Image Credits: The Wire
NEW DELHI (Reuters) – India’s cabinet on Wednesday approved a proposal to help sugar mills by paying the cane farmers that supply them a subsidy for their produce, a government source said, as part of efforts to help a sector struggling with a glut.
Prime Minister Narendra Modi’s administration has decided to give 55 rupees ($0.82) for every tonne of cane sold to the mills by growers, said the source, declining to be named as he was not authorised to speak with media.
That means mills will now pay farmers state-set prices minus the 55 rupee subsidy, the source said.
Every year, the union government fixes the price that mills must pay to cane growers, but Uttar Pradesh state, the biggest producer, usually raises the rate to placate farmers.
For the 2017/18 season, the federal government fixed the cane floor price at 2,550 rupees per tonne, while Uttar Pradesh raised the rate to 3,150 rupees per tonne.
Reuters last month reported that the government was likely to subsidise the sector, which has been reeling from a supply glut and struggling to export because of low global prices.
New Delhi scrapped a 20-percent tax on exports in March, and in April fixed a quota for mills to export 2 million tonnes of sugar sales abroad.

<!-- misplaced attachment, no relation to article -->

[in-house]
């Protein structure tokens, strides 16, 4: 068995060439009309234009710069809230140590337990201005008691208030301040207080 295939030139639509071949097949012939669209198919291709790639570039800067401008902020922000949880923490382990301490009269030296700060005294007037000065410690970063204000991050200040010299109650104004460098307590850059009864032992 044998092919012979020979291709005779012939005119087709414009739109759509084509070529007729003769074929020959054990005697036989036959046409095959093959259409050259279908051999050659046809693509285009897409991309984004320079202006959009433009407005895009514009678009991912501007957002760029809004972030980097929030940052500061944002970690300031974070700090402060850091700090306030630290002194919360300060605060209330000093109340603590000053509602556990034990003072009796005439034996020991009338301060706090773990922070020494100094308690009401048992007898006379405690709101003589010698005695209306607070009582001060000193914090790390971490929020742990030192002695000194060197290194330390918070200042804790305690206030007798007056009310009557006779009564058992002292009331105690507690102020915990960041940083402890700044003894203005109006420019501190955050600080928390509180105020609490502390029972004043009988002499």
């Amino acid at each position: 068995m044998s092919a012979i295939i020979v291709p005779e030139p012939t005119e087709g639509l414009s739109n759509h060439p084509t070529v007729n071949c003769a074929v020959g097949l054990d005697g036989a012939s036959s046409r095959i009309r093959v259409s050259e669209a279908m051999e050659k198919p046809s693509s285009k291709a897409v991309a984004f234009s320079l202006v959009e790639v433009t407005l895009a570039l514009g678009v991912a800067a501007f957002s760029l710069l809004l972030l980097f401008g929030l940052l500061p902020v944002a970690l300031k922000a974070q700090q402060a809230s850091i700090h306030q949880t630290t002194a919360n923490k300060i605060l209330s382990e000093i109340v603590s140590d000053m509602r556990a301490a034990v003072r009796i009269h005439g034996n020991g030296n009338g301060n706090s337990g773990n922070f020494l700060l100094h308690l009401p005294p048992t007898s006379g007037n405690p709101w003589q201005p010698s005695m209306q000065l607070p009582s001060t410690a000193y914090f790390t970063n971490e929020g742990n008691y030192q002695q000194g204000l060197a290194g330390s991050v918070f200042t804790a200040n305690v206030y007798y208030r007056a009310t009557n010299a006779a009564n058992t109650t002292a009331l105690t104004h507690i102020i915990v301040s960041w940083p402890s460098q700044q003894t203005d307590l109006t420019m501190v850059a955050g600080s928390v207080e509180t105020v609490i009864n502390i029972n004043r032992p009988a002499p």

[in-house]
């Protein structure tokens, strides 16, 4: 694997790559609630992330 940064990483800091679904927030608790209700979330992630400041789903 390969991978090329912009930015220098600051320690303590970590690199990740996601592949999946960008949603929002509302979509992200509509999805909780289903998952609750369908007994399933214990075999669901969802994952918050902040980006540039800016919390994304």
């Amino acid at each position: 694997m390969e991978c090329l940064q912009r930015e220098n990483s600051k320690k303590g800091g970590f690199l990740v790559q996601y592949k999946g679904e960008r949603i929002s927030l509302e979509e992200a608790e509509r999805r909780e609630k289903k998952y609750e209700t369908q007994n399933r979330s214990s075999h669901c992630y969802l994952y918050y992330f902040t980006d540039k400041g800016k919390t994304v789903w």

Citing lower global sugar prices, mills said they would incur a loss of at least $150 a tonne.
As a drop in local sugar prices to their lowest level in 28 months made it difficult for mills to pay farmers mandatory cane prices, a panel of ministers last month backed plans to give financial support to cane growers.
“The incentive will help bring down rising cane arrears. It will change sentiment in the domestic market and help sugar prices recover,” said Prakash Naiknavare, managing director of the National Federation of Cooperative Sugar Factories (NFCSF).
India is likely to produce a record 30.3 million tonnes of sugar in the 2017/18 season that ends on Sept. 30, up from 20.3 million tonnes in the previous year.
Industry officials last month said cane arrears in India could leap to a record 250 billion rupees ($3.8 billion) in the 2017/18 season.
Restive farmers have recently taken to the streets to protest against meagre incomes, forcing some state governments to write-off billions of dollars in farm debts.